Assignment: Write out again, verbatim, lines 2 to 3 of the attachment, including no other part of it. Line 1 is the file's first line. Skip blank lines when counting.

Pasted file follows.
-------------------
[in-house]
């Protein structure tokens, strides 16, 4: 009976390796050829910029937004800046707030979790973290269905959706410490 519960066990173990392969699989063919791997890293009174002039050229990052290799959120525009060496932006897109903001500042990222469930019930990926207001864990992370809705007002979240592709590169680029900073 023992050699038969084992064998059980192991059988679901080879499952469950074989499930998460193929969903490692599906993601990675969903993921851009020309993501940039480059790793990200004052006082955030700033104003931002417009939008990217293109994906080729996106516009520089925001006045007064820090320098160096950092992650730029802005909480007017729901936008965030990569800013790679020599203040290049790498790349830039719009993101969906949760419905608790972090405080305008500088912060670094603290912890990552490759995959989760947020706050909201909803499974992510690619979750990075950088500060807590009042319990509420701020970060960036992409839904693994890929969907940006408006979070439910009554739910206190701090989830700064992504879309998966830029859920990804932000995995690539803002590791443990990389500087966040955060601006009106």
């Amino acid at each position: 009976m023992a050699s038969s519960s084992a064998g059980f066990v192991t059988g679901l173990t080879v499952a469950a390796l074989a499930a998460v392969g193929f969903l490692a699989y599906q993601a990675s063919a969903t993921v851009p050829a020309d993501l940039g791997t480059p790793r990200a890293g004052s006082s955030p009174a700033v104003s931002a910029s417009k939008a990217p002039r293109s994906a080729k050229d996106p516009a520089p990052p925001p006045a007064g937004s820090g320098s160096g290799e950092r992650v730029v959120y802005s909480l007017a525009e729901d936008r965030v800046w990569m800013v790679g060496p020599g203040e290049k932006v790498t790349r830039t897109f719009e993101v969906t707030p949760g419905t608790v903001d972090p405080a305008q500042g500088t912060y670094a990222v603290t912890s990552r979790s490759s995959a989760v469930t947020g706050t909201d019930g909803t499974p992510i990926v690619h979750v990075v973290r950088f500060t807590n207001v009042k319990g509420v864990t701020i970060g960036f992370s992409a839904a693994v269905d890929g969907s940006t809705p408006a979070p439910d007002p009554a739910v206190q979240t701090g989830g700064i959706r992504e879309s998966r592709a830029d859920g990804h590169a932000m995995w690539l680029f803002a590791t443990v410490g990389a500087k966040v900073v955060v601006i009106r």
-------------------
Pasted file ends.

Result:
């Protein structure tokens, strides 16, 4: 009976390796050829910029937004800046707030979790973290269905959706410490 519960066990173990392969699989063919791997890293009174002039050229990052290799959120525009060496932006897109903001500042990222469930019930990926207001864990992370809705007002979240592709590169680029900073 023992050699038969084992064998059980192991059988679901080879499952469950074989499930998460193929969903490692599906993601990675969903993921851009020309993501940039480059790793990200004052006082955030700033104003931002417009939008990217293109994906080729996106516009520089925001006045007064820090320098160096950092992650730029802005909480007017729901936008965030990569800013790679020599203040290049790498790349830039719009993101969906949760419905608790972090405080305008500088912060670094603290912890990552490759995959989760947020706050909201909803499974992510690619979750990075950088500060807590009042319990509420701020970060960036992409839904693994890929969907940006408006979070439910009554739910206190701090989830700064992504879309998966830029859920990804932000995995690539803002590791443990990389500087966040955060601006009106």
């Amino acid at each position: 009976m023992a050699s038969s519960s084992a064998g059980f066990v192991t059988g679901l173990t080879v499952a469950a390796l074989a499930a998460v392969g193929f969903l490692a699989y599906q993601a990675s063919a969903t993921v851009p050829a020309d993501l940039g791997t480059p790793r990200a890293g004052s006082s955030p009174a700033v104003s931002a910029s417009k939008a990217p002039r293109s994906a080729k050229d996106p516009a520089p990052p925001p006045a007064g937004s820090g320098s160096g290799e950092r992650v730029v959120y802005s909480l007017a525009e729901d936008r965030v800046w990569m800013v790679g060496p020599g203040e290049k932006v790498t790349r830039t897109f719009e993101v969906t707030p949760g419905t608790v903001d972090p405080a305008q500042g500088t912060y670094a990222v603290t912890s990552r979790s490759s995959a989760v469930t947020g706050t909201d019930g909803t499974p992510i990926v690619h979750v990075v973290r950088f500060t807590n207001v009042k319990g509420v864990t701020i970060g960036f992370s992409a839904a693994v269905d890929g969907s940006t809705p408006a979070p439910d007002p009554a739910v206190q979240t701090g989830g700064i959706r992504e879309s998966r592709a830029d859920g990804h590169a932000m995995w690539l680029f803002a590791t443990v410490g990389a500087k966040v900073v955060v601006i009106r």